It’s one of my biggest fears, something that sometimes even keeps me awake at night: Writing recipes that are inaccurate, incomplete or incomprehensibly worded.
When I started teaching cooking classes, I was determined to write accurate, easily understood recipes. Cooking involves all of the senses, not just taste. I knew what I meant when I said “well browned.” I knew what it tasted like, looked like, smelled like, the sound made by browning at the proper temperature, how it should feel to the touch – but now I needed to communicate it to others.
Students would see the recipes demonstrated and in most cases have made them in class, but would they be able to re-create what they’d done and seen months later? What if they gave a recipe to a friend? The recipes needed to be usable by themselves.
There was terminology: Should I explain the difference between “chop,” “dice” and “mince”? Between “braise” and “stew” or between “rolling boil,” “boil,” “simmer” and “bare simmer”? I found myself using words like “squish” (as in “squish the contents of the bag to make sure everything is coated with the marinade”). It sounded unprofessional, but was the most accurate way I could think of to convey what needed to happen. Cooking times can vary widely, depending on a burner’s heat intensity, pan type and size, oven temperature (rarely exactly what it says on the dial), and even humidity.
What about fruit and vegetable size? I’m irritated by recipes that call for a “small” onion, or one carrot, or two cloves of garlic (Should I define “clove of garlic”?). What’s small to me might be medium to others. Some carrots and garlic cloves – or apples, tomatoes, celery stalks, etc. – are two or three times as big as others. It doesn’t always matter, but an onion that yields two chopped cups or more can make a dish very different than one made with an onion that only yields a cup. I decided to use only measured amounts: 1/2 cup equals a small onion, one cup equals a medium onion, two cups equals one large onion; one teaspoon of minced garlic equals one clove, and so on.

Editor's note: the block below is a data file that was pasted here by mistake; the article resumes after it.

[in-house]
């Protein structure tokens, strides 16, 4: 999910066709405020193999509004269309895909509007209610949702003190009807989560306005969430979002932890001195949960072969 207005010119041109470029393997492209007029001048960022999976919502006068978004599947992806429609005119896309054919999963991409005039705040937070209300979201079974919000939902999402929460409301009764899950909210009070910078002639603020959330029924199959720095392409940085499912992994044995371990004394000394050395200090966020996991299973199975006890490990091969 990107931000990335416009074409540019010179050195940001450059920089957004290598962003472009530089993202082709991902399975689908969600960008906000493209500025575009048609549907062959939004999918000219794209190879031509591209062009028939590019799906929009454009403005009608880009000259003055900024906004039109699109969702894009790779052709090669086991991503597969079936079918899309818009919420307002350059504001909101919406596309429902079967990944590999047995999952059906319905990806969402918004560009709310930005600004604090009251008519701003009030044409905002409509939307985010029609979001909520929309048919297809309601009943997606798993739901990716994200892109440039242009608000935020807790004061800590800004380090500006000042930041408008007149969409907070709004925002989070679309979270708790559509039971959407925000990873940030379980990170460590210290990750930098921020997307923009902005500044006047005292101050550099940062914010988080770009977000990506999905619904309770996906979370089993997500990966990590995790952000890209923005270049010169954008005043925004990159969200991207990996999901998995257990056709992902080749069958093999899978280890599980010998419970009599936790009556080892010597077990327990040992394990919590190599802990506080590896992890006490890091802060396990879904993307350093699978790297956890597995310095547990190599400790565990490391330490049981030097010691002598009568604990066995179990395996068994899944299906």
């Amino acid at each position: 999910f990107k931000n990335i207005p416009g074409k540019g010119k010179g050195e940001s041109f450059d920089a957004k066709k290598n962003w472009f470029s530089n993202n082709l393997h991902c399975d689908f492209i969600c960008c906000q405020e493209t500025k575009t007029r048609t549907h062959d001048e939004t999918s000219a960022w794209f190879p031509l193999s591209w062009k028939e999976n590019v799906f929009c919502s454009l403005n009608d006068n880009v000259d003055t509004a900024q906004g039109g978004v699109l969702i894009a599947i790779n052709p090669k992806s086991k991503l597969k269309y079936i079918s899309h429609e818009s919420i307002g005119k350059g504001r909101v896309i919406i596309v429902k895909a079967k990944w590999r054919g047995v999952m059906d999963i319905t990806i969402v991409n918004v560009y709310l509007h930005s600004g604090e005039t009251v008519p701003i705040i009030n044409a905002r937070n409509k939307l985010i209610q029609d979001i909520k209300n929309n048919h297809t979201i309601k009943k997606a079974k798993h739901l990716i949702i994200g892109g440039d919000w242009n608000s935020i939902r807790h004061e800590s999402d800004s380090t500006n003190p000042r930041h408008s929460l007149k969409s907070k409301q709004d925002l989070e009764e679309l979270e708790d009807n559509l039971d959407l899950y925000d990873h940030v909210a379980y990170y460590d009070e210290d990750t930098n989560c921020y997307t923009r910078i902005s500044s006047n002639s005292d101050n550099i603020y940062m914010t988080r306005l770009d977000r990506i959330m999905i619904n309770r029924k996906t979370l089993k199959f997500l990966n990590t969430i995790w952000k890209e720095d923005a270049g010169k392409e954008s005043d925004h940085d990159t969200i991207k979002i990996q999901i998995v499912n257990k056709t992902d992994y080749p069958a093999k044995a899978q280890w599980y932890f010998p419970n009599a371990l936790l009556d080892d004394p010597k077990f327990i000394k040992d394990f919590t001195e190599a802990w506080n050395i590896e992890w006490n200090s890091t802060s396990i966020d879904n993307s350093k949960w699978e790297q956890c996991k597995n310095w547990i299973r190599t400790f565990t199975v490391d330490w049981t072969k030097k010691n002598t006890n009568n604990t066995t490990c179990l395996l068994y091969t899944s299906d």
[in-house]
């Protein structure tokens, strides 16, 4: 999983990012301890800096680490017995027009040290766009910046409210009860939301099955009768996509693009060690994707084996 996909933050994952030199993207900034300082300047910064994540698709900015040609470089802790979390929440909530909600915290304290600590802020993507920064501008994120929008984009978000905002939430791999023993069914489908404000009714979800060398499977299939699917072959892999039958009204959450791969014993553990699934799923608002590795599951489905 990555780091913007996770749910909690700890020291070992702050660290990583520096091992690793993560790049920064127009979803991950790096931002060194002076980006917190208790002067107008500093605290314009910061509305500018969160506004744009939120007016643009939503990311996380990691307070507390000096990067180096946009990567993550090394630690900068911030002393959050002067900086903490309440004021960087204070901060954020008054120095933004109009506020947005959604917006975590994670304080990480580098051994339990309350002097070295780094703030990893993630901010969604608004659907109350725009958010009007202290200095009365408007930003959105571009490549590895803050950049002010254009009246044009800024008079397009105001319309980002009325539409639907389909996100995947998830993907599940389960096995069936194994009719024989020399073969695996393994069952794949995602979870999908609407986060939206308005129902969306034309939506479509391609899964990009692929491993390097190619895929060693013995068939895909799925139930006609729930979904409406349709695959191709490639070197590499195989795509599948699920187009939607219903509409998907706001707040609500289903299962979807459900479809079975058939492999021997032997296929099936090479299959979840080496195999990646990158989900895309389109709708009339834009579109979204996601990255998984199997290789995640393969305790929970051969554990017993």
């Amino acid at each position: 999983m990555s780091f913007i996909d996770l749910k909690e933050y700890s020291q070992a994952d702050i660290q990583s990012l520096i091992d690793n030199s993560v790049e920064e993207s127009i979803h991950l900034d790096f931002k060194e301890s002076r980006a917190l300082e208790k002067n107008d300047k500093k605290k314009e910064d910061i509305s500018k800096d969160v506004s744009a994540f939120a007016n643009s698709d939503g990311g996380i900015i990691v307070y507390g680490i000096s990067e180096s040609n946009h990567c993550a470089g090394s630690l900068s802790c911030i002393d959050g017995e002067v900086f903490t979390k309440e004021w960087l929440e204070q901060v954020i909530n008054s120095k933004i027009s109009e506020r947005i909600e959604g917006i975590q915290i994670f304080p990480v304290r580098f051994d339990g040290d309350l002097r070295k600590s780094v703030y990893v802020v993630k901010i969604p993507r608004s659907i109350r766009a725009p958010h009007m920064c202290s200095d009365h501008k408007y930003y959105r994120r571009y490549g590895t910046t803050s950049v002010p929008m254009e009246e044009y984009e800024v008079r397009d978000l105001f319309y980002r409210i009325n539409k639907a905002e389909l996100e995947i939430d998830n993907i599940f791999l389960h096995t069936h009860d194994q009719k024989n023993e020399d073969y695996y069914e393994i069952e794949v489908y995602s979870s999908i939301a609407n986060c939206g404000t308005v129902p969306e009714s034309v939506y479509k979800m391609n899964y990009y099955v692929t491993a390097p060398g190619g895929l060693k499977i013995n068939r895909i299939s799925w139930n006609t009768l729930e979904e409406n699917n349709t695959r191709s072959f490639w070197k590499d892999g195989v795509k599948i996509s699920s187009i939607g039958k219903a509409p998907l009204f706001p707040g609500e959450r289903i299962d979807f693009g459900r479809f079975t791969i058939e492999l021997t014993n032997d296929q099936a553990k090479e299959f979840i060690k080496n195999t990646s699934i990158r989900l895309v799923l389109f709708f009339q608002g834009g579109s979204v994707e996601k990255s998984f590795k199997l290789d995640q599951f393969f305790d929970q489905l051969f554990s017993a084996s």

Then there’s the number of servings. Unless the recipe produces individual portions (one steak, one tomato, two slices of French toast, etc.) or yields specific amounts (makes two cups or one cake), the amount a recipe yields depends on diners’ appetites and what else is served. For example, pasta that serves four if preceded only by a salad may serve six if appetizers and bread are included in the meal or eight or more if it comes in between antipasti, salad, or soup and a main protein course.
Determined as I was to create accurate recipes, I didn’t think it’d be terribly difficult. Wrong! I agonized over those first recipes, spending days getting them just right. Giving recipes to friends is one thing, but people would be paying for these. I asked friends and family to test and critique. I lay awake at night reviewing them.
Fortunately, those first recipes were OK, although revisiting them, I realized my recipe writing skills have improved. Eventually it became somewhat easier, but recipe writing still takes a lot of time. And I’ve never quit obsessing about clarity, omissions and mistakes.
A primary reason getting recipes right was so primal is that I know how many are vague, confusing and even plain wrong. I’ve seen cookbook pictures of dishes that contained ingredients not listed in the recipe and vice versa. Web recipes for something prepared on TV can be substantially different than what’s shown on the screen.
Unfortunately, some professional chefs – and their recipe testers – are the worst culprits; they apparently just can’t accurately translate restaurant preparations for home cooks. Chefs use a kind of shorthand when sharing recipes with each other: In a magazine for food professionals such as Food Arts, a recipe for Lemon Raspberry Tart with Spiced Nut Crust might read, “Make pâte sucré with almonds and cinnamon, blind bake, fill with lemon curd, top with glazed raspberries.”